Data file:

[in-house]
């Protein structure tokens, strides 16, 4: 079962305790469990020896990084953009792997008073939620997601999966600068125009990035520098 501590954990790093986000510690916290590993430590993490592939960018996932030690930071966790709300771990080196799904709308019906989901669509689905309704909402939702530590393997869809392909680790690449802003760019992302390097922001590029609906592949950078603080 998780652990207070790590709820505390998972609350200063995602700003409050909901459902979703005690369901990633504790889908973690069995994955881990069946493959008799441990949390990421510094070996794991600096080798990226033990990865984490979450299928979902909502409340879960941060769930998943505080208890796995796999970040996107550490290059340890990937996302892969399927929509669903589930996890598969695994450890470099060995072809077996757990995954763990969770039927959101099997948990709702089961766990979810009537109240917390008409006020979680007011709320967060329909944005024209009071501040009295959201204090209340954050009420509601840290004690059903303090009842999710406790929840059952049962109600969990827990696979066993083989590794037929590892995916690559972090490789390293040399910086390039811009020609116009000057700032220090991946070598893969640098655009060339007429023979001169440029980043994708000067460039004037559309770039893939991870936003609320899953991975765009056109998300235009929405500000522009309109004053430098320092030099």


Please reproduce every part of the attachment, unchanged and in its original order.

[in-house]
């Protein structure tokens, strides 16, 4: 079962305790469990020896990084953009792997008073939620997601999966600068125009990035520098 501590954990790093986000510690916290590993430590993490592939960018996932030690930071966790709300771990080196799904709308019906989901669509689905309704909402939702530590393997869809392909680790690449802003760019992302390097922001590029609906592949950078603080 998780652990207070790590709820505390998972609350200063995602700003409050909901459902979703005690369901990633504790889908973690069995994955881990069946493959008799441990949390990421510094070996794991600096080798990226033990990865984490979450299928979902909502409340879960941060769930998943505080208890796995796999970040996107550490290059340890990937996302892969399927929509669903589930996890598969695994450890470099060995072809077996757990995954763990969770039927959101099997948990709702089961766990979810009537109240917390008409006020979680007011709320967060329909944005024209009071501040009295959201204090209340954050009420509601840290004690059903303090009842999710406790929840059952049962109600969990827990696979066993083989590794037929590892995916690559972090490789390293040399910086390039811009020609116009000057700032220090991946070598893969640098655009060339007429023979001169440029980043994708000067460039004037559309770039893939991870936003609320899953991975765009056109998300235009929405500000522009309109004053430098320092030099």